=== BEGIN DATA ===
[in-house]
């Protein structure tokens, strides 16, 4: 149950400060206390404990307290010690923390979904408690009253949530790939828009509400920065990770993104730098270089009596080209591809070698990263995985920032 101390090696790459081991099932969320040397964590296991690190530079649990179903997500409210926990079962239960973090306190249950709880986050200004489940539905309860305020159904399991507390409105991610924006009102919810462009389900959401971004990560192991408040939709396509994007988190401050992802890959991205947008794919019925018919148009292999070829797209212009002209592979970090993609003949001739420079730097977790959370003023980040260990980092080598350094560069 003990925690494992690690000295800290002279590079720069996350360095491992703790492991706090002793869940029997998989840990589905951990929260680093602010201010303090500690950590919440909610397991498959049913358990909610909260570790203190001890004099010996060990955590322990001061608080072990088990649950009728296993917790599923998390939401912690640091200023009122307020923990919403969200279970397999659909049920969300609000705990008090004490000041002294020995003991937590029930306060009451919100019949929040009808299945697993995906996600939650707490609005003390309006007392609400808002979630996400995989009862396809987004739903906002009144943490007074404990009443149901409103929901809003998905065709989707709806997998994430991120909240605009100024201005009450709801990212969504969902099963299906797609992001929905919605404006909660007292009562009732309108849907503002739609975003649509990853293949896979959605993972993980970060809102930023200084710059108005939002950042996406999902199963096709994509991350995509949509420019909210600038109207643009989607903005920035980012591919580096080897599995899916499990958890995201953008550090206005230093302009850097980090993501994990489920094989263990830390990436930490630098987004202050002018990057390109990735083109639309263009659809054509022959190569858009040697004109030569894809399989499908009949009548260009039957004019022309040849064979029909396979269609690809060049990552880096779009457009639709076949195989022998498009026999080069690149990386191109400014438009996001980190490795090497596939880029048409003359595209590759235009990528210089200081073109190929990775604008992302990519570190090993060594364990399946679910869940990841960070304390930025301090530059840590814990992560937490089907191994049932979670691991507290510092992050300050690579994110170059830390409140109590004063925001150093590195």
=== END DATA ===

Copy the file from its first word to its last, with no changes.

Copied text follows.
[in-house]
């Protein structure tokens, strides 16, 4: 149950400060206390404990307290010690923390979904408690009253949530790939828009509400920065990770993104730098270089009596080209591809070698990263995985920032 101390090696790459081991099932969320040397964590296991690190530079649990179903997500409210926990079962239960973090306190249950709880986050200004489940539905309860305020159904399991507390409105991610924006009102919810462009389900959401971004990560192991408040939709396509994007988190401050992802890959991205947008794919019925018919148009292999070829797209212009002209592979970090993609003949001739420079730097977790959370003023980040260990980092080598350094560069 003990925690494992690690000295800290002279590079720069996350360095491992703790492991706090002793869940029997998989840990589905951990929260680093602010201010303090500690950590919440909610397991498959049913358990909610909260570790203190001890004099010996060990955590322990001061608080072990088990649950009728296993917790599923998390939401912690640091200023009122307020923990919403969200279970397999659909049920969300609000705990008090004490000041002294020995003991937590029930306060009451919100019949929040009808299945697993995906996600939650707490609005003390309006007392609400808002979630996400995989009862396809987004739903906002009144943490007074404990009443149901409103929901809003998905065709989707709806997998994430991120909240605009100024201005009450709801990212969504969902099963299906797609992001929905919605404006909660007292009562009732309108849907503002739609975003649509990853293949896979959605993972993980970060809102930023200084710059108005939002950042996406999902199963096709994509991350995509949509420019909210600038109207643009989607903005920035980012591919580096080897599995899916499990958890995201953008550090206005230093302009850097980090993501994990489920094989263990830390990436930490630098987004202050002018990057390109990735083109639309263009659809054509022959190569858009040697004109030569894809399989499908009949009548260009039957004019022309040849064979029909396979269609690809060049990552880096779009457009639709076949195989022998498009026999080069690149990386191109400014438009996001980190490795090497596939880029048409003359595209590759235009990528210089200081073109190929990775604008992302990519570190090993060594364990399946679910869940990841960070304390930025301090530059840590814990992560937490089907191994049932979670691991507290510092992050300050690579994110170059830390409140109590004063925001150093590195």